I can say one thing with 100 percent certainty: a big bass is much more capable of pulling loose, jumping off, or breaking your line. Therefore they are captured less frequently

  • Like 3
  • Haha 1

Share this post


Link to post
Share on other sites

The biggest bass in any River, lake or pond will always be the fewest number of bass.

The problem the big bass faces growing in public waters is being aggressive enough to eat enough prey or out compete other smaller bass without getting caught and killed.

If a bass doesn't have the ability to aviod being caught it will not survive, so most big bass aviod anglers.

Being shore bond reduces where you can fish. The one seasonal period where big femal bass are the most volnerable is during the spawn and shore anglers can easily locate them. The fact these bass are focused on spawning they are no longer wary.

When the big female bass is done with the spawn it's back to survival and avoiding being caught.

Tom

  • Like 5

Share this post


Link to post
Share on other sites

If natural selection actually occurs, we should all practice catch and release, so all the stupid fish that eat plastic and rubber with metal on it multiply. If we kill all the dumb ones, then we’ll be left with fish that are smarter, have better eyesight, sense of vibration and everything else that makes them harder to catch.

  • Haha 1
  • Confused 1

Share this post


Link to post
Share on other sites

A basses brain is small...

1759753645_bassbrain.jpg.20d60a6c3ebe0bdde02ca6c87eb2fe56.jpg

meaning it only has a few functions. Reasoning isn't one of them. You can't teach them algebra or philosophy or even the fact that Tiger Wood's career in golf is pretty much over, he'll never win another major tournament and he should just retire and enjoy the billion dollars he has. But I digress. A fishes brain is for only eating and making little fishes. He has no inclination to learn not to hit certain lures or be educated in the ways of us anglers. And I think we are better for this. 

  • Like 2
  • Haha 1

Share this post


Link to post
Share on other sites
9 hours ago, FCPhil said:

Are big* bass smarter or ...?

Despite a brain the size of a lima bean, they are unquestionably smarter than I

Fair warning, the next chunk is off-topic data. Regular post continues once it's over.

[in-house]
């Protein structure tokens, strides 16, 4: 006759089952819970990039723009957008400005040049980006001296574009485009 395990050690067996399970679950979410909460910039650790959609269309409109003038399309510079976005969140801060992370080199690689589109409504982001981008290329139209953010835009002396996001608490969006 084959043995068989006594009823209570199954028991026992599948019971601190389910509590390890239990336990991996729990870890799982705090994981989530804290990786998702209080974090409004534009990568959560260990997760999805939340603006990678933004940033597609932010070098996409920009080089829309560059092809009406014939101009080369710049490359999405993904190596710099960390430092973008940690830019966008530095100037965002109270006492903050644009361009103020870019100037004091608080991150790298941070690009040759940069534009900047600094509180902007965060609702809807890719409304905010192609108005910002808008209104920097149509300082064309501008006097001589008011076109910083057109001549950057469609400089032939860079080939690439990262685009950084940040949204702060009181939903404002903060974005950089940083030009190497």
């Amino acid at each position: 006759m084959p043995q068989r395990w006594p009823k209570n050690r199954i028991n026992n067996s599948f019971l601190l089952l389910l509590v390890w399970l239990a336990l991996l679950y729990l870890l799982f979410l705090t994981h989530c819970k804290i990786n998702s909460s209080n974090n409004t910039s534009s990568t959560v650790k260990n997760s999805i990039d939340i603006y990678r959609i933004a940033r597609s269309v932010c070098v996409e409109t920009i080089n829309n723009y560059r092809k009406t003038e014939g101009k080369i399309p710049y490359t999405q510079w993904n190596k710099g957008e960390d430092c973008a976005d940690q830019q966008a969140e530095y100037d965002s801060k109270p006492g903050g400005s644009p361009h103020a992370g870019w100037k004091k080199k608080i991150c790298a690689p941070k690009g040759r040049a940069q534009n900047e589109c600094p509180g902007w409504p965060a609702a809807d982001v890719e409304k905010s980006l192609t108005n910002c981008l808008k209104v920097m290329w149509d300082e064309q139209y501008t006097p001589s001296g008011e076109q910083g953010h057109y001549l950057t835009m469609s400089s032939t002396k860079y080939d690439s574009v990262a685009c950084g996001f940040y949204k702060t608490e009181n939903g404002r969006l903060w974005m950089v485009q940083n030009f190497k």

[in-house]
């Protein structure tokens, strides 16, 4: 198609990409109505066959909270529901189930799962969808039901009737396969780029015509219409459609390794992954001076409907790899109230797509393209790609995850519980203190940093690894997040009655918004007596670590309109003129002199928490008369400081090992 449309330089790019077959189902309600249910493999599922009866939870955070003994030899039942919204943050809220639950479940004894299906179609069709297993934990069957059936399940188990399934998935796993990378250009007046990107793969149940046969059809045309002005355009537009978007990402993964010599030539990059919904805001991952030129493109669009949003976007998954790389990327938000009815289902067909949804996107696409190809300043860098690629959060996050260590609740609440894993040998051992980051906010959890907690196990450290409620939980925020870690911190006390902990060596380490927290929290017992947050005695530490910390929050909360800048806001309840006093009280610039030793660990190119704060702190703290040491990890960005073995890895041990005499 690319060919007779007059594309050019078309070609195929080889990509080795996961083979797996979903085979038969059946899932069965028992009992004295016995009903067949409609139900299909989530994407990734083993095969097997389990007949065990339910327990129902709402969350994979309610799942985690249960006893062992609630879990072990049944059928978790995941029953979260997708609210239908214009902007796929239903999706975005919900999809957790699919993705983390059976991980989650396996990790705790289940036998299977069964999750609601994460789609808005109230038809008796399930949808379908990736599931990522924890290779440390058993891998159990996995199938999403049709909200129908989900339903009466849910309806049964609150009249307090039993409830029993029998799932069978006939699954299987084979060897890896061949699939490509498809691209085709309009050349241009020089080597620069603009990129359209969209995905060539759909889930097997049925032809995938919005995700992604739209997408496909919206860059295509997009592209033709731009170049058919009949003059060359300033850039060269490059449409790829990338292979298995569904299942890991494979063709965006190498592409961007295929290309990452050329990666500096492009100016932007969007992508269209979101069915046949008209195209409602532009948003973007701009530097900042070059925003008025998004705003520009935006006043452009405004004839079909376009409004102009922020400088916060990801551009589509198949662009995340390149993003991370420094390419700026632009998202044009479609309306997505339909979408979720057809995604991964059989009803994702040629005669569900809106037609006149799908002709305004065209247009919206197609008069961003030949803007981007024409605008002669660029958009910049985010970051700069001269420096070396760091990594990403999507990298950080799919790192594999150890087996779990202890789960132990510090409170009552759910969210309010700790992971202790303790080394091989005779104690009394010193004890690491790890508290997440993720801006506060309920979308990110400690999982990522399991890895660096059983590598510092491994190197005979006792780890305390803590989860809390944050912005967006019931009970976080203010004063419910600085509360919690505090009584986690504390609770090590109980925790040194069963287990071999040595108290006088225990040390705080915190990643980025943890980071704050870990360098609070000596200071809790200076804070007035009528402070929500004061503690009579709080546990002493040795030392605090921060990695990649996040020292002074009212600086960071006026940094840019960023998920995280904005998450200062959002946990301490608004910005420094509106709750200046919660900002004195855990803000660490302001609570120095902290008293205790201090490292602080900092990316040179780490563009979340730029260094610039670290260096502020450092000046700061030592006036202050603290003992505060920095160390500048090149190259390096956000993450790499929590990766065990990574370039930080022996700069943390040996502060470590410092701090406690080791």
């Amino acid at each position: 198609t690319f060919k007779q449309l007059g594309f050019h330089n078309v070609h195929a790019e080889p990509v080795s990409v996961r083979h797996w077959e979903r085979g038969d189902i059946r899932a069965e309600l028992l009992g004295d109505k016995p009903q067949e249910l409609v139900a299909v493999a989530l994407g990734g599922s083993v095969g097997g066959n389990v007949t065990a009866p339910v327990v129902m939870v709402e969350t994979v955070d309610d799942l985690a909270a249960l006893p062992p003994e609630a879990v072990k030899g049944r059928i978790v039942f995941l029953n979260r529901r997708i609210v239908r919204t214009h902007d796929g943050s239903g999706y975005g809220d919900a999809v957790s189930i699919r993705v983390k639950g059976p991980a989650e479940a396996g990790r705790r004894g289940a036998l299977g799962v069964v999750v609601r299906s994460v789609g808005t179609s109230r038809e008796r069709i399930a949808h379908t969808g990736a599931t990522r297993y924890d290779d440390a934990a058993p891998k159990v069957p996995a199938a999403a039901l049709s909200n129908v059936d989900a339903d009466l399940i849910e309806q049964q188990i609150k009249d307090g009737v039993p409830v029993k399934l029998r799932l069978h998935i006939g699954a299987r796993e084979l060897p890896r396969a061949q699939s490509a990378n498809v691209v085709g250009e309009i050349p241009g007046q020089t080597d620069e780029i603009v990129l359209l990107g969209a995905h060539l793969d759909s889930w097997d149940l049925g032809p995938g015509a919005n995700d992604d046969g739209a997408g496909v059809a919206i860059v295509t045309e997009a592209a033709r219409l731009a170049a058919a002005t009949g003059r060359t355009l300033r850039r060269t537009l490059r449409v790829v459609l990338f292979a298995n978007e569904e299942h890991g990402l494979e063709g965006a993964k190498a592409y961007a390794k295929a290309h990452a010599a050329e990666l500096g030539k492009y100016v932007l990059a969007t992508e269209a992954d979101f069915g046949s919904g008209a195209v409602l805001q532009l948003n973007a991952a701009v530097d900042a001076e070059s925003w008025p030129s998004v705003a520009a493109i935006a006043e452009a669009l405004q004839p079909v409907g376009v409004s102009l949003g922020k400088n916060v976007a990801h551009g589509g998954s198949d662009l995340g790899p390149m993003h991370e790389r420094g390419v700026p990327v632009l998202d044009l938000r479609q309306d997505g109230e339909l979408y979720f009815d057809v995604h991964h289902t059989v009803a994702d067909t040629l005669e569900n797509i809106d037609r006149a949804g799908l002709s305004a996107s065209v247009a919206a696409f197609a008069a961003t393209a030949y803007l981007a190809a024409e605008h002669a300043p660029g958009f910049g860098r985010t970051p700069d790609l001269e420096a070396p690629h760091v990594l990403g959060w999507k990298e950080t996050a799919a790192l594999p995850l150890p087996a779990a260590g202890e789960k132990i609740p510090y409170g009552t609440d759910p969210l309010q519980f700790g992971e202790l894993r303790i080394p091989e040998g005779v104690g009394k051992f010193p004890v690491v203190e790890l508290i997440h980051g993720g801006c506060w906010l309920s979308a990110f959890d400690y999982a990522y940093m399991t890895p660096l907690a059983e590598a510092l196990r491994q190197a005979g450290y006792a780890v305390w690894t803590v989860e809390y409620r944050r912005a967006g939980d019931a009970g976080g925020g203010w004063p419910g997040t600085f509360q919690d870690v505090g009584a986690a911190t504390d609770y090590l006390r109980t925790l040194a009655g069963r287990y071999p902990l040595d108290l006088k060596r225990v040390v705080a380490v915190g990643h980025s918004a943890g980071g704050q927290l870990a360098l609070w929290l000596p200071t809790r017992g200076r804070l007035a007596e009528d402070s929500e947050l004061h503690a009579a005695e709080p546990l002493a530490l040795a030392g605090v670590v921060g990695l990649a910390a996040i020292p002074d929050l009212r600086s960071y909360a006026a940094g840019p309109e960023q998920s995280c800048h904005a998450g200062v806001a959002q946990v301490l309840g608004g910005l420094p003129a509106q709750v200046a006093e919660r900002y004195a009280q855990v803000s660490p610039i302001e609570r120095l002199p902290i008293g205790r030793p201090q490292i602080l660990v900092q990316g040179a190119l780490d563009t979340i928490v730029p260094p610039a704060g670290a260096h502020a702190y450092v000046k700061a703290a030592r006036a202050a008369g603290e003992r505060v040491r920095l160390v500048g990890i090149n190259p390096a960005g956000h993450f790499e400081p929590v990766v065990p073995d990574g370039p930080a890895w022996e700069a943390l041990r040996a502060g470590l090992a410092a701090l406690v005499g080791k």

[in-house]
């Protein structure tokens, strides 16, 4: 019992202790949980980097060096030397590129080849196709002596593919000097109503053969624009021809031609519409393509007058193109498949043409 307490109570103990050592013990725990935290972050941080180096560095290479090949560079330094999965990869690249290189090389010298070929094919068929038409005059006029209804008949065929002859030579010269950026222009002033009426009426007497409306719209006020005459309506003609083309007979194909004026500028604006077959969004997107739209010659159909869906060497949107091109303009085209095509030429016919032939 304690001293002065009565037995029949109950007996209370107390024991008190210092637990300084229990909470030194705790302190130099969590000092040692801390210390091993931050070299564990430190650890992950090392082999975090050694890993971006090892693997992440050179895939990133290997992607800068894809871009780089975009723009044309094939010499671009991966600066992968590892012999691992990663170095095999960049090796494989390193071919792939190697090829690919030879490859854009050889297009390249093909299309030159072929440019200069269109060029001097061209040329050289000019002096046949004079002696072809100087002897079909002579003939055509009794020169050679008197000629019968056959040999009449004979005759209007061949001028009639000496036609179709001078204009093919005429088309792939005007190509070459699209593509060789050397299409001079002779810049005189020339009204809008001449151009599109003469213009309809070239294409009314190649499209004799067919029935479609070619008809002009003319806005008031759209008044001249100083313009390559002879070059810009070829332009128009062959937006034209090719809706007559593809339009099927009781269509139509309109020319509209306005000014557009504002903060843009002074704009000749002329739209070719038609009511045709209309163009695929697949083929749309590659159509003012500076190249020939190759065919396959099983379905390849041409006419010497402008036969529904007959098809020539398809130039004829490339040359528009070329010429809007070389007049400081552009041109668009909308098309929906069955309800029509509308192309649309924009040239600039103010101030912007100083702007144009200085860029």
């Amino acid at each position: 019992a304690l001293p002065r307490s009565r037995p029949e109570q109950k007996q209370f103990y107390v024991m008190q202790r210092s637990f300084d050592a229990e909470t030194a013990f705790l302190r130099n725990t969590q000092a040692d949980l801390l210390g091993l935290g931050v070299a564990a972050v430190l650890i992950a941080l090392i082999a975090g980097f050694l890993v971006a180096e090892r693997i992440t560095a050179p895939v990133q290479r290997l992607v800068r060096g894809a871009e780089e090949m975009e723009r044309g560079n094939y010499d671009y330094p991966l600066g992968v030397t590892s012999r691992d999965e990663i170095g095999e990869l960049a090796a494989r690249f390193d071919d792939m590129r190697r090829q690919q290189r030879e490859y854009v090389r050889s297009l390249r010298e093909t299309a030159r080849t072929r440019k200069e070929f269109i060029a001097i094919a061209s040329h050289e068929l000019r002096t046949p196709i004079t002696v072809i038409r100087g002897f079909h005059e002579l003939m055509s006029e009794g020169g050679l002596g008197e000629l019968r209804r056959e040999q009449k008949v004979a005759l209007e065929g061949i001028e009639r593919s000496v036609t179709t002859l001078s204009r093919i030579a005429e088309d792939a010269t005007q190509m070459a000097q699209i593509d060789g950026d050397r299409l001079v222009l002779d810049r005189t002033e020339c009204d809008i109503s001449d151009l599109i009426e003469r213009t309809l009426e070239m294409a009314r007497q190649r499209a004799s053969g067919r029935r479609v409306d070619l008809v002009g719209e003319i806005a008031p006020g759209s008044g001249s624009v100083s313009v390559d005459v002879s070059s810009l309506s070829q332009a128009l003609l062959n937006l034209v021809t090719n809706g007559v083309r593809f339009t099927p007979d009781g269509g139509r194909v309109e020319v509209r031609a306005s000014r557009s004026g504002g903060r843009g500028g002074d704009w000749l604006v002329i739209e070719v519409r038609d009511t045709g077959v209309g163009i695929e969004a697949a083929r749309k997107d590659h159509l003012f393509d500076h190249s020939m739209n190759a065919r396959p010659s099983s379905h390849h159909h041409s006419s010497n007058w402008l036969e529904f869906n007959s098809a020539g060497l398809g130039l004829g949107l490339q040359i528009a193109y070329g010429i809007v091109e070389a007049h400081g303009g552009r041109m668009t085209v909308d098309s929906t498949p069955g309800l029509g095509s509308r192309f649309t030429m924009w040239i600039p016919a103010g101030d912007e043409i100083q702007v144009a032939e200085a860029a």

• Like 1
  • Haha 4

Share this post


Link to post
Share on other sites
3 hours ago, Catt said:

#1 what body of water?

#2 define big?

 

Take your 5# bass, here on Toledo Bend a 25# tournament sack normal. Some bodies of water down here 12-15# sacks are big.

I assume what makes a 5# bass difficult to catch in my waters, and what makes a #10 bass difficult to catch in other waters is the same. Maybe it’s different though...

3 hours ago, reason said:

Put me squarely on the rarer column. 

 

"On the other hand, if large fish are just rare, not harder to catch, why are they more vulnerable in the pre-spawn and fall when they feeding drive is heightened, and less likely to be caught other times of the year like smaller bass?"

 

I know this is a crazy idea, but maybe because they are concentrated in predictable areas which are easily targeted and accessible to more anglers from both boat and shore, not to mention the increased metabolism from rising h2o temps, and in the case of males the GNC effect...... Nah, they just get dumber....

I would expect larger bass have to eat much more, which should actually work in our favor, making them more likely to be caught if they are eating more prey. The fact they are not caught as often seems to suggest they do avoid lures, despite hunting more food. Maybe they just eat bigger prey?

 

At this point I’m leaning that both are a factor. It seems like if large bass were only rare, they would make up an equal percentage of catches year round. But in my experience, they are by far most likely to be caught in the pre-spawn and Fall. During the post-spawn, I catch the majority of my fish because they are concentrated by the spawning bluegills on the bank, but none of them are the truly big ones for my water.